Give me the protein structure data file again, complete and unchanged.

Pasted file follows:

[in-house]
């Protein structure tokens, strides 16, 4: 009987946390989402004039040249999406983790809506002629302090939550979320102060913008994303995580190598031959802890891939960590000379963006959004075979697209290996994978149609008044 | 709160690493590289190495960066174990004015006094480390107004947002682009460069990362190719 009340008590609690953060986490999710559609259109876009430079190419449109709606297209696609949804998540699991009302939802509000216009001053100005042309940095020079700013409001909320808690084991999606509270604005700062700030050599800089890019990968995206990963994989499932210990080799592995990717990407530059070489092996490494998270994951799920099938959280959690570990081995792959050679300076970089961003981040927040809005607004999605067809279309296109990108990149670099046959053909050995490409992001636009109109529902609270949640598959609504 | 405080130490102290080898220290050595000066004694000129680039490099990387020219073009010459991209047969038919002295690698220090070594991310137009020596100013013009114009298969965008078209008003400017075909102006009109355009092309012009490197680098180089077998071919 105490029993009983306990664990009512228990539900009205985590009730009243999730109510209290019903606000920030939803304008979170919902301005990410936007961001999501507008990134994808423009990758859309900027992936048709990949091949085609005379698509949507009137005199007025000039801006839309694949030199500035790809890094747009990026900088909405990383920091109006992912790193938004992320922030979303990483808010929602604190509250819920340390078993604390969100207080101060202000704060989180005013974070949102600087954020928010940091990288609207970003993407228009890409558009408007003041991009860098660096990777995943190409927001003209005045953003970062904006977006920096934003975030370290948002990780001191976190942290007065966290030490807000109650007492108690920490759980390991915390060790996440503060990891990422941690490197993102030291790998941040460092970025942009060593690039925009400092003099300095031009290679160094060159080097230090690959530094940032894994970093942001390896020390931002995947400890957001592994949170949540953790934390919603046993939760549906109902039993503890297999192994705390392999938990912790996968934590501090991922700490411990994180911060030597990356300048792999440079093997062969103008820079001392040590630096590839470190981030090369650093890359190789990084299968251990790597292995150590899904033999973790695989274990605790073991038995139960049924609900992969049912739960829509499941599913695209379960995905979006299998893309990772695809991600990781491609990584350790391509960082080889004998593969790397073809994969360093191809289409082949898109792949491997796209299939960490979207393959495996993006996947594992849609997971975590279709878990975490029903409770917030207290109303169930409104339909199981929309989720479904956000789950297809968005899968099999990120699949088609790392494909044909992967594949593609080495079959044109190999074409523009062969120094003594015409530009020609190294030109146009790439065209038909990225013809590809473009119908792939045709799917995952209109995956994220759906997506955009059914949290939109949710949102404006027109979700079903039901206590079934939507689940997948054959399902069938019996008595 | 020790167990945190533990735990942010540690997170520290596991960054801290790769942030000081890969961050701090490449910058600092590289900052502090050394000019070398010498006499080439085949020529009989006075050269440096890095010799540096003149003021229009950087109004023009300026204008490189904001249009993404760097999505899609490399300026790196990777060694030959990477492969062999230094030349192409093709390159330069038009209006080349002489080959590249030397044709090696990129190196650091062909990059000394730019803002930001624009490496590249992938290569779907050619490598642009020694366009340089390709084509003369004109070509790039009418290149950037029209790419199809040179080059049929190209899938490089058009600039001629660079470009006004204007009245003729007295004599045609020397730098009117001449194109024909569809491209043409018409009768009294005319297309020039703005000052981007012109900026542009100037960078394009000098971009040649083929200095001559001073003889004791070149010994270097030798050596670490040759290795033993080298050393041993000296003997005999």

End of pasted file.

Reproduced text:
[in-house]
């Protein structure tokens, strides 16, 4: 009987946390989402004039040249999406983790809506002629302090939550979320102060913008994303995580190598031959802890891939960590000379963006959004075979697209290996994978149609008044 | 709160690493590289190495960066174990004015006094480390107004947002682009460069990362190719 009340008590609690953060986490999710559609259109876009430079190419449109709606297209696609949804998540699991009302939802509000216009001053100005042309940095020079700013409001909320808690084991999606509270604005700062700030050599800089890019990968995206990963994989499932210990080799592995990717990407530059070489092996490494998270994951799920099938959280959690570990081995792959050679300076970089961003981040927040809005607004999605067809279309296109990108990149670099046959053909050995490409992001636009109109529902609270949640598959609504 | 405080130490102290080898220290050595000066004694000129680039490099990387020219073009010459991209047969038919002295690698220090070594991310137009020596100013013009114009298969965008078209008003400017075909102006009109355009092309012009490197680098180089077998071919 105490029993009983306990664990009512228990539900009205985590009730009243999730109510209290019903606000920030939803304008979170919902301005990410936007961001999501507008990134994808423009990758859309900027992936048709990949091949085609005379698509949507009137005199007025000039801006839309694949030199500035790809890094747009990026900088909405990383920091109006992912790193938004992320922030979303990483808010929602604190509250819920340390078993604390969100207080101060202000704060989180005013974070949102600087954020928010940091990288609207970003993407228009890409558009408007003041991009860098660096990777995943190409927001003209005045953003970062904006977006920096934003975030370290948002990780001191976190942290007065966290030490807000109650007492108690920490759980390991915390060790996440503060990891990422941690490197993102030291790998941040460092970025942009060593690039925009400092003099300095031009290679160094060159080097230090690959530094940032894994970093942001390896020390931002995947400890957001592994949170949540953790934390919603046993939760549906109902039993503890297999192994705390392999938990912790996968934590501090991922700490411990994180911060030597990356300048792999440079093997062969103008820079001392040590630096590839470190981030090369650093890359190789990084299968251990790597292995150590899904033999973790695989274990605790073991038995139960049924609900992969049912739960829509499941599913695209379960995905979006299998893309990772695809991600990781491609990584350790391509960082080889004998593969790397073809994969360093191809289409082949898109792949491997796209299939960490979207393959495996993006996947594992849609997971975590279709878990975490029903409770917030207290109303169930409104339909199981929309989720479904956000789950297809968005899968099999990120699949088609790392494909044909992967594949593609080495079959044109190999074409523009062969120094003594015409530009020609190294030109146009790439065209038909990225013809590809473009119908792939045709799917995952209109995956994220759906997506955009059914949290939109949710949102404006027109979700079903039901206590079934939507689940997948054959399902069938019996008595 | 020790167990945190533990735990942010540690997170520290596991960054801290790769942030000081890969961050701090490449910058600092590289900052502090050394000019070398010498006499080439085949020529009989006075050269440096890095010799540096003149003021229009950087109004023009300026204008490189904001249009993404760097999505899609490399300026790196990777060694030959990477492969062999230094030349192409093709390159330069038009209006080349002489080959590249030397044709090696990129190196650091062909990059000394730019803002930001624009490496590249992938290569779907050619490598642009020694366009340089390709084509003369004109070509790039009418290149950037029209790419199809040179080059049929190209899938490089058009600039001629660079470009006004204007009245003729007295004599045609020397730098009117001449194109024909569809491209043409018409009768009294005319297309020039703005000052981007012109900026542009100037960078394009000098971009040649083929200095001559001073003889004791070149010994270097030798050596670490040759290795033993080298050393041993000296003997005999």